HHS:

more common in what type

 

II

32

HHS:

onset is how long or fast

days weeks

33

HHS:

the persistent glycosuric diuresis leads to what?

  • Polyuria
  • polydipsia
  • hypovolemia
  • hypotension
  • tachycardia
  • organ hypoperfusion
  • mental obdunation

34

DKA:

treatment

rehydration with normal saline,

insulin drip

electrolyte supplementation

Important to note that you must correct sodium level as you correct hyperglycemia or devastating cerebral edema may result.

35

HHS:

treatment

  • rehydration with normal saline
  • insulin drip
  • electrolyte supplementation
  •  
  • (electrolyte disturbances won’t be as severe)

36

Nephropathy

occurs more with what type

 

type I

 

37

Nephropathy:

causes what complication to kidneys

Glomerulosclerosis

-a scarring and hardening of the glomeruli, tiny blood vessels that are involved in filtering urine. Along with this, glomerular basement membrane thickening and arteriosclerosis and tubulointerstitial disease.

38

Nephropathy:

Symptoms

  • hypertension
  • albuminuria
  • peripheral edema
  • progressive decrease in GFR.

 

39

Nephropathy:

    When the GFR decreases below __-__ ml/min the body cannot excrete potassium and acids leading to hyperkalemia and metabolic acidosis.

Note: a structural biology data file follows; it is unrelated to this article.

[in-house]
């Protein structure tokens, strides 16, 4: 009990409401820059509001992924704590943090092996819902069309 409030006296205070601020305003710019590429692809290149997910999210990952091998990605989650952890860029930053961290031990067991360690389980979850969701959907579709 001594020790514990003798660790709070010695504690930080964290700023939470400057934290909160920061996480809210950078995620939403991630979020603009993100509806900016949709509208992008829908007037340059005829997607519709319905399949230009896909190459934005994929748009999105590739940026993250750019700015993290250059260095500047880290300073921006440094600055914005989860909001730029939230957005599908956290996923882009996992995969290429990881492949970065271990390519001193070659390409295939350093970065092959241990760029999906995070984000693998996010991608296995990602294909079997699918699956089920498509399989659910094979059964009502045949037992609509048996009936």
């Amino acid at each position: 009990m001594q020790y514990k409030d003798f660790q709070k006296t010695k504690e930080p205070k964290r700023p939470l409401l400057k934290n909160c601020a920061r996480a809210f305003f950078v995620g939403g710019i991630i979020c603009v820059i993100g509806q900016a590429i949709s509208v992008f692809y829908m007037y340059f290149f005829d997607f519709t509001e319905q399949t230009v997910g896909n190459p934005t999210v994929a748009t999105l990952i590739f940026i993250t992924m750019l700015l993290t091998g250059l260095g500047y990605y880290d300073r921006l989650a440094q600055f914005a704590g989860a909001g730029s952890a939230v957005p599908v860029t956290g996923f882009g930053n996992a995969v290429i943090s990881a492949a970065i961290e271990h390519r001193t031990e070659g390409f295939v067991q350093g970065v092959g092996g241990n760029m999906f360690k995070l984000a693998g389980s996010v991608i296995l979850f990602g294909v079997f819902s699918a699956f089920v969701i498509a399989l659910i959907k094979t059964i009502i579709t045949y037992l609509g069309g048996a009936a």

Hypertension, hyperglycemic episodes, high cholesterol, and microalbuminuria decrease the GFR as well

  15-20ml/min

40

Nephropathy:

treatment

 

tx HTN

ACEi's

41

Nephropathy:

what part of the nephron is affected first and most severly?

distal

42

Neuropathy:

which fibers are affected

 

  • Small- unmyelinated C fibers
  • Large myelinated A fibers

 

43

Neuropathy:

Complications

 

  • recurrent infection
  • foot fractures
  • amputations

 

44

Neuropathy:

treatments

  • tight glucose control
  • NSAIDs
  • Antidepressants
  • Anticonvulsants

45

Neuropathy:

what is a dangerous end product from hyperglycemia

AGE- advanced glycosylation end product!

46

AGE:

what does it do? why is it bad?

  • forms on collogen cause loss f elasticity, predisposes them to sheering and endothelial injury
  • decreasing cell adhesion and allowing leakage
  • Increases rate of athrogenesis

47

Retinopathy:

is a result of what?

 

result of vessel occlusion, dilation, increased permeability, and microaneurysm.

48

Retinopathy:

occurs in what 3 stages?